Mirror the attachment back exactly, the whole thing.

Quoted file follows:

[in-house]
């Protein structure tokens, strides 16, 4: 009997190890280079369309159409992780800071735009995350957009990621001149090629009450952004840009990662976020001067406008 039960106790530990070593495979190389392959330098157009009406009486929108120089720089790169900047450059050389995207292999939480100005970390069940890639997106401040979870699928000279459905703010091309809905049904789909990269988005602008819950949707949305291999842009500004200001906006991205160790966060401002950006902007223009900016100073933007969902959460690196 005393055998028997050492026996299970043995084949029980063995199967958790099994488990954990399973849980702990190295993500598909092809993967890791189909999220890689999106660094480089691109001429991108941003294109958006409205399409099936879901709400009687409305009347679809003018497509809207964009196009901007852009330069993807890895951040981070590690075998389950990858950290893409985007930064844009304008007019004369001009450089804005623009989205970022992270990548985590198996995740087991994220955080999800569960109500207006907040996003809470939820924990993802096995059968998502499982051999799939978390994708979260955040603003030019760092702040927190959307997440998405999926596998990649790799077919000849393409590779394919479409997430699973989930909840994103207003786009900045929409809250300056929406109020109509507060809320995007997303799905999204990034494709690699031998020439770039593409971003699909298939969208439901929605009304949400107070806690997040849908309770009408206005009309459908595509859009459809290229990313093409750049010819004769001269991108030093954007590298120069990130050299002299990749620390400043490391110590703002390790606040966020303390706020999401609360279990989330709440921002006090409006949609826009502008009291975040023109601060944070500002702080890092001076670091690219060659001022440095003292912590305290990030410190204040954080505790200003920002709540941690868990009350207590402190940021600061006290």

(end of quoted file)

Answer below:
[in-house]
């Protein structure tokens, strides 16, 4: 009997190890280079369309159409992780800071735009995350957009990621001149090629009450952004840009990662976020001067406008 039960106790530990070593495979190389392959330098157009009406009486929108120089720089790169900047450059050389995207292999939480100005970390069940890639997106401040979870699928000279459905703010091309809905049904789909990269988005602008819950949707949305291999842009500004200001906006991205160790966060401002950006902007223009900016100073933007969902959460690196 005393055998028997050492026996299970043995084949029980063995199967958790099994488990954990399973849980702990190295993500598909092809993967890791189909999220890689999106660094480089691109001429991108941003294109958006409205399409099936879901709400009687409305009347679809003018497509809207964009196009901007852009330069993807890895951040981070590690075998389950990858950290893409985007930064844009304008007019004369001009450089804005623009989205970022992270990548985590198996995740087991994220955080999800569960109500207006907040996003809470939820924990993802096995059968998502499982051999799939978390994708979260955040603003030019760092702040927190959307997440998405999926596998990649790799077919000849393409590779394919479409997430699973989930909840994103207003786009900045929409809250300056929406109020109509507060809320995007997303799905999204990034494709690699031998020439770039593409971003699909298939969208439901929605009304949400107070806690997040849908309770009408206005009309459908595509859009459809290229990313093409750049010819004769001269991108030093954007590298120069990130050299002299990749620390400043490391110590703002390790606040966020303390706020999401609360279990989330709440921002006090409006949609826009502008009291975040023109601060944070500002702080890092001076670091690219060659001022440095003292912590305290990030410190204040954080505790200003920002709540941690868990009350207590402190940021600061006290």